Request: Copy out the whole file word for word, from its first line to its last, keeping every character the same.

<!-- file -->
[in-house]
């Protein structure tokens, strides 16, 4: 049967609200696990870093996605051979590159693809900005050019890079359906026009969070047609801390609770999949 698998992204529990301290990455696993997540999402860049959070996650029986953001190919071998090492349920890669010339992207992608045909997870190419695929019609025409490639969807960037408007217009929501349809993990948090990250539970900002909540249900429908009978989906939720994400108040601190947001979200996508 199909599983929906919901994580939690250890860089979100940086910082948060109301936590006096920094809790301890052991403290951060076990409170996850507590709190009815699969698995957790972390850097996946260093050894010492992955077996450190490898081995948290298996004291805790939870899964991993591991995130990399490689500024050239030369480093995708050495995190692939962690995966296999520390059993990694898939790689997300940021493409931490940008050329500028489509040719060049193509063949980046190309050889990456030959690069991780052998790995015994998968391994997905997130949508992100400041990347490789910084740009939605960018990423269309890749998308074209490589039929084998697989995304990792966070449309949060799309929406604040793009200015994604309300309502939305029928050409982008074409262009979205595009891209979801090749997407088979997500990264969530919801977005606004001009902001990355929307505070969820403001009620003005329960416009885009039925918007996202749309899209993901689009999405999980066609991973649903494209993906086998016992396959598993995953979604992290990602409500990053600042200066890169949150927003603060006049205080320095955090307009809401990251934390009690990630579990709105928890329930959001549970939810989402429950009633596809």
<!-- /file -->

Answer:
[in-house]
């Protein structure tokens, strides 16, 4: 049967609200696990870093996605051979590159693809900005050019890079359906026009969070047609801390609770999949 698998992204529990301290990455696993997540999402860049959070996650029986953001190919071998090492349920890669010339992207992608045909997870190419695929019609025409490639969807960037408007217009929501349809993990948090990250539970900002909540249900429908009978989906939720994400108040601190947001979200996508 199909599983929906919901994580939690250890860089979100940086910082948060109301936590006096920094809790301890052991403290951060076990409170996850507590709190009815699969698995957790972390850097996946260093050894010492992955077996450190490898081995948290298996004291805790939870899964991993591991995130990399490689500024050239030369480093995708050495995190692939962690995966296999520390059993990694898939790689997300940021493409931490940008050329500028489509040719060049193509063949980046190309050889990456030959690069991780052998790995015994998968391994997905997130949508992100400041990347490789910084740009939605960018990423269309890749998308074209490589039929084998697989995304990792966070449309949060799309929406604040793009200015994604309300309502939305029928050409982008074409262009979205595009891209979801090749997407088979997500990264969530919801977005606004001009902001990355929307505070969820403001009620003005329960416009885009039925918007996202749309899209993901689009999405999980066609991973649903494209993906086998016992396959598993995953979604992290990602409500990053600042200066890169949150927003603060006049205080320095955090307009809401990251934390009690990630579990709105928890329930959001549970939810989402429950009633596809």